LOS ANGELES (AP) U.S. college students who are strongly religious differ markedly from the least religious students on political identification and moral issues, according to a survey issued Wednesday.
The report from UCLA's Higher Education Research Institute was drawn from responses by 3,680 juniors on 46 diverse campuses.
UCLA said about a fifth of the collegians were ''highly religious'' while another fifth ranked very low on religious activities like attending worship and reading sacred texts. Women were significantly more religious than men.
Specifics of the findings:
Politics. Among those who called themselves politically conservative, 50 percent showed high levels of religious commitment, compared with only 18 percent of political liberals.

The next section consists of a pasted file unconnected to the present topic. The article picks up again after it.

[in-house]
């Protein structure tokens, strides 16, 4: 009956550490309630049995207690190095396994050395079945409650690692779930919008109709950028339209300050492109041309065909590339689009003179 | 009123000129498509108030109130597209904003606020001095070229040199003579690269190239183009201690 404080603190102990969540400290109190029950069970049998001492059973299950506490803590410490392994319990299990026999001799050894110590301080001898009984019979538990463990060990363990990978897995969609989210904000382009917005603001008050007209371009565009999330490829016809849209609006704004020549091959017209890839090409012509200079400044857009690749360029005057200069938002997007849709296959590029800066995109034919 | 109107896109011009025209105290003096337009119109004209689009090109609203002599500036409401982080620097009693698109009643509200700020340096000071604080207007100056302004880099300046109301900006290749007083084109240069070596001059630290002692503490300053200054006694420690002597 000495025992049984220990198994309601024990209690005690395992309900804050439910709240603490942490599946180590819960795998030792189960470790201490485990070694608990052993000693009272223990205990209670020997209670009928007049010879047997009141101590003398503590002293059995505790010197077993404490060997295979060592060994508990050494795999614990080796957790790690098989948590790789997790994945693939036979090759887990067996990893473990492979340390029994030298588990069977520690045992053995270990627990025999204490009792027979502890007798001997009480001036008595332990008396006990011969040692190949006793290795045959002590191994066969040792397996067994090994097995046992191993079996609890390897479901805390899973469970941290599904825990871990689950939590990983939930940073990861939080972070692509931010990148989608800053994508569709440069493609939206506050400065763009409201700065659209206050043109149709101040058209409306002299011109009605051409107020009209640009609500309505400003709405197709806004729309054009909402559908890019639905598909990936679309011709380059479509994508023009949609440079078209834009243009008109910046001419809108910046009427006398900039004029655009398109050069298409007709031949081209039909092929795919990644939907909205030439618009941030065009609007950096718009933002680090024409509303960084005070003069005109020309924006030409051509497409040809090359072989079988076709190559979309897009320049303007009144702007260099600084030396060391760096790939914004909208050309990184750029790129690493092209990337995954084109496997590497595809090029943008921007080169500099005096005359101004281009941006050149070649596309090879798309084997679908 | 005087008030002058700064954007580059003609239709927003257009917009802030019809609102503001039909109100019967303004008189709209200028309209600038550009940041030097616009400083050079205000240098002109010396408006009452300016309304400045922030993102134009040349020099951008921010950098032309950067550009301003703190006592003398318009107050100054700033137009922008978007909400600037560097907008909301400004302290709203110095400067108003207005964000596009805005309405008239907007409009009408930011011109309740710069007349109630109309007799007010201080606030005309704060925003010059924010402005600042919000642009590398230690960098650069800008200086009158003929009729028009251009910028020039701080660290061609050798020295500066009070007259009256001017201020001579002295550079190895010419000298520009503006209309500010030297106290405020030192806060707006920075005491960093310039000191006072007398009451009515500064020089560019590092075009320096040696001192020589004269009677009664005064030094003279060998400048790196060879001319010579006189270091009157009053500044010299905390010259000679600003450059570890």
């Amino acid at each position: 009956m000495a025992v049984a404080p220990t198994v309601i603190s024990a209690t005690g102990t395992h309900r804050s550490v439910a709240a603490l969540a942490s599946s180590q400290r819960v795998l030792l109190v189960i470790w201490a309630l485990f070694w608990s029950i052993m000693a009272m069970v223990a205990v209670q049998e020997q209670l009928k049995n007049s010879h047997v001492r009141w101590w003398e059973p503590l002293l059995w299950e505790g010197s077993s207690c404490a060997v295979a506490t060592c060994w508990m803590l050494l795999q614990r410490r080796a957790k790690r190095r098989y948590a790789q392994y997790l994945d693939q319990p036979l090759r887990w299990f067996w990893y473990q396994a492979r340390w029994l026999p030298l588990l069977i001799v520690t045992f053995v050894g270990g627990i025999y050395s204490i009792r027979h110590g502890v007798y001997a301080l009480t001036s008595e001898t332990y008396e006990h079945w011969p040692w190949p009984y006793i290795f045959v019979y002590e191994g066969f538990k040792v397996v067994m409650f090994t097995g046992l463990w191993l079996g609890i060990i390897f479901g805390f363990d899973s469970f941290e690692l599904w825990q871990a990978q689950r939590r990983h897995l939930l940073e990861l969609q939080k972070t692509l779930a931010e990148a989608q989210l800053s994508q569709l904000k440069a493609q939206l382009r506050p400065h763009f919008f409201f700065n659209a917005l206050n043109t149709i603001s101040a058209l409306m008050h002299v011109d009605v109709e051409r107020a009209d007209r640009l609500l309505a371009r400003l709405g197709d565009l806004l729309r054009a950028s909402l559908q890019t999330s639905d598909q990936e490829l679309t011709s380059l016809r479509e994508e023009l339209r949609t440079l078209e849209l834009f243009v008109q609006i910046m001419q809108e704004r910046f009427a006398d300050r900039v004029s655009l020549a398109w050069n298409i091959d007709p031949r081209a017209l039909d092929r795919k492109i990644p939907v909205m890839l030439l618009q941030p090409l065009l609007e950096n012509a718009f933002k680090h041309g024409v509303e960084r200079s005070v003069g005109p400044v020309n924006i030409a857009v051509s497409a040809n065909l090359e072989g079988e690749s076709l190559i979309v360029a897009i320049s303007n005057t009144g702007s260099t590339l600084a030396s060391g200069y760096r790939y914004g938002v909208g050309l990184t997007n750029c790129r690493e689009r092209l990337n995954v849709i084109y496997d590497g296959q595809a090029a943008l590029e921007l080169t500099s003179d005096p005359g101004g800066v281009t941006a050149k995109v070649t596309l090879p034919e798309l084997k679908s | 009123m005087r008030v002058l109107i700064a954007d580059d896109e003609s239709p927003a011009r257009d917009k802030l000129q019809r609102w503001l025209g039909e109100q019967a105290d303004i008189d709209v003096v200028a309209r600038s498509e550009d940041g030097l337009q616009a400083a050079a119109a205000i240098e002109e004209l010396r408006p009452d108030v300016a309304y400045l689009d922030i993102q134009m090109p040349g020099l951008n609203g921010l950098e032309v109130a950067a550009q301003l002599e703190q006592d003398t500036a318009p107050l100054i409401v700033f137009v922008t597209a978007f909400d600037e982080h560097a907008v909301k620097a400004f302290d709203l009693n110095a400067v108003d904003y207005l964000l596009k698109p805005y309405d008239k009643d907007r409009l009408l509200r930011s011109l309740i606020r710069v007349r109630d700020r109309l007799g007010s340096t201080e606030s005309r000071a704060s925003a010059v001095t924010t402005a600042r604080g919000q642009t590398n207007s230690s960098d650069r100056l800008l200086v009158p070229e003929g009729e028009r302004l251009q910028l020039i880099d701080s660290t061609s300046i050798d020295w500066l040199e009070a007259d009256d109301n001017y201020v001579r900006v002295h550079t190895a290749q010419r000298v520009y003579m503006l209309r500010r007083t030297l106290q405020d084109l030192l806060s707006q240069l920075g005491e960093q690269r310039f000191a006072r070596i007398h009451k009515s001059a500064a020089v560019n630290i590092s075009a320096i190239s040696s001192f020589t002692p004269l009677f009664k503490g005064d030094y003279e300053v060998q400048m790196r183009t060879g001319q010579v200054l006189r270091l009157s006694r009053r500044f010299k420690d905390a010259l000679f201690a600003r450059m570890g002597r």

Death penalty. It was opposed by 38 percent of the highly religious but only 23 percent of the least religious.
Sex. Just 7 percent of the highly religious thought it was all right if people who've known each other ''a very short time'' had sex. But 80 percent of the least religious said it was OK.
Abortion. Of the highly religious, 24 percent wanted it kept legal as opposed to 79 percent of the least religious.
Homosexuality. Of the highly religious, 38 percent said they would support ''laws prohibiting homosexual relationships,'' compared with 17 percent of the least religious.
Marijuana use: Of the highly religious, 17 percent wanted it legalized, compared with 64 percent of the least religious.
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